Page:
From his point of view, this attitude was sensible. Less than a month earlier, the Chinese government had agreed to resume informal talks with the Dalai Lama. The press reported: “China appeared to bend to international pressure on Friday as the government announced it would meet with envoys of the Dalai Lama, an unexpected shift that comes as Tibetan unrest in western China has threatened to cast a pall over the Beijing Olympics in August”.51 For a few weeks, it actually looked as if the protests in Tibet had contributed to steps being taken towards a political solution. The Dalai Lama’s envoys met with their Chinese counterparts in May, then again in June, and finally at the end of October.
Of course, everyone had doubts about the sincerity of the offer, presumably also the Dalai Lama. But what could he do? On May 4, 2008, Tsering Woeser wrote: “Some Tibetans also pointed out that the talk is just a show, and it will only be beneficial to the Chinese side. The CCP can set their mind at rest over holding the Beijing Olympics, and the heads of the western countries can also rest assured about attending the Olympics. The sacrifices made by Tibetans will all be wasted. However, does the CCP really think that they can drag on like this until the Olympics are over?”52 Yes, this was the Beijing plan, and it worked.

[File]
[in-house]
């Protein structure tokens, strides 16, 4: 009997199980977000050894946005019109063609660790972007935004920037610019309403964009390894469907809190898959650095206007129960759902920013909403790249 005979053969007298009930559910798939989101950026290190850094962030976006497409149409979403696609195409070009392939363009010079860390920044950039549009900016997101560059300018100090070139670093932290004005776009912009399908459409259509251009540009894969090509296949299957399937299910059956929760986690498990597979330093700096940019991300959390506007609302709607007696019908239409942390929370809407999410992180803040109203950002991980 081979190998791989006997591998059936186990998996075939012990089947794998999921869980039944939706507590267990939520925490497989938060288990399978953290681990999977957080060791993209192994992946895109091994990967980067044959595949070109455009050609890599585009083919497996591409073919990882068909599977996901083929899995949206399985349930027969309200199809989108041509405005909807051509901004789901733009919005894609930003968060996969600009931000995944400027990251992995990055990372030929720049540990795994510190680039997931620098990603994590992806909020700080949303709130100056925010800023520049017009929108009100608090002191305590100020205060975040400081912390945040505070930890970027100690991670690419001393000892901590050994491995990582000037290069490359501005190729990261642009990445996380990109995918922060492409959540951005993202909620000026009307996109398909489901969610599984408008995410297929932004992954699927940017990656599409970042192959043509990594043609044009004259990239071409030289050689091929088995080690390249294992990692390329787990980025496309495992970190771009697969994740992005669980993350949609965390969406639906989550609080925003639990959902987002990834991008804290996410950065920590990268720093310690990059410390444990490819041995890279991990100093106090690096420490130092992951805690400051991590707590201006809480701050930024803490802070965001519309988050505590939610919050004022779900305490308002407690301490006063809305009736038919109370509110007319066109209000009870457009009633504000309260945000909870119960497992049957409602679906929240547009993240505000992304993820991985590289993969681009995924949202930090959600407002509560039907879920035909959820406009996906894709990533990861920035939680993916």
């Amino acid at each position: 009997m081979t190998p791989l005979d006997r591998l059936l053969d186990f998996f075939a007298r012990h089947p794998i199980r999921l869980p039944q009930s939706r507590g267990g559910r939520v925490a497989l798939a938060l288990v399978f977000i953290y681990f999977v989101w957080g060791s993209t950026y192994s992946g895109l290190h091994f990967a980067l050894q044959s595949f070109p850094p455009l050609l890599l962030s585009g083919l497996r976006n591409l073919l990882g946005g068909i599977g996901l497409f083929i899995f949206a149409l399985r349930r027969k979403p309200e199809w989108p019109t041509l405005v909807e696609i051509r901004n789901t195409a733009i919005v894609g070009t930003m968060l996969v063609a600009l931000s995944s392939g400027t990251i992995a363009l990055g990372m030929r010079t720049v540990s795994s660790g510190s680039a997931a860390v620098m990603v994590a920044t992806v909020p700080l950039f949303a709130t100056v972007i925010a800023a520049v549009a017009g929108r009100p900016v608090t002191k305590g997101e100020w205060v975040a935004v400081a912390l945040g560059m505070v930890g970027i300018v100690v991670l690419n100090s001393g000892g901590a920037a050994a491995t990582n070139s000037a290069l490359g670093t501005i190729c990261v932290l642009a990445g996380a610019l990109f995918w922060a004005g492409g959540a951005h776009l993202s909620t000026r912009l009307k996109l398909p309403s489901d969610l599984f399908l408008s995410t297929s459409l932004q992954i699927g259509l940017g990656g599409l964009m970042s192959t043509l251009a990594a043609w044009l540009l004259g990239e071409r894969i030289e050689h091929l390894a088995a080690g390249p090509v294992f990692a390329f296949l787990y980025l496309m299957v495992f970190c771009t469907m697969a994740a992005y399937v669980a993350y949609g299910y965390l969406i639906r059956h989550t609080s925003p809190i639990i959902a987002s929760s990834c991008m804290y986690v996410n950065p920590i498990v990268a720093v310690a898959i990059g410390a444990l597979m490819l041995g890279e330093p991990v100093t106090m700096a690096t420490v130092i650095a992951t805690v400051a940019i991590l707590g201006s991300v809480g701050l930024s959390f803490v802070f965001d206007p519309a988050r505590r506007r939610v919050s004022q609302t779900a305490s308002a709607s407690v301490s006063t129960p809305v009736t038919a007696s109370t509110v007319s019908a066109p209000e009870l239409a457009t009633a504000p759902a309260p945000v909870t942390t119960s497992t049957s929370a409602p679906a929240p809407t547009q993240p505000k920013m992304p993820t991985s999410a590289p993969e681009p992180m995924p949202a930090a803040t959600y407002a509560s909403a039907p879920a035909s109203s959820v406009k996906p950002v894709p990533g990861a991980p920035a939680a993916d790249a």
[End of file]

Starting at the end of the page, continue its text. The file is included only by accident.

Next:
The last act: The End
On August 6, 2008, the same day that “Leaving Fear Behind” premiered in Beijing, Students for Free Tibet started their activities in China’s capital. Their members climbed on street lamp poles with “Free Tibet” banners; unfurled Tibetan flags; and surprised the security forces with creative protests in the vicinity of the National Stadium, included L.E.D. lights banners and large-scale laser displays on buildings. All activists were detained and then deported, but they accomplished to briefly draw the media’s attention to the situation in Tibet, and thus deprived the Chinese government of its immaculate propaganda success.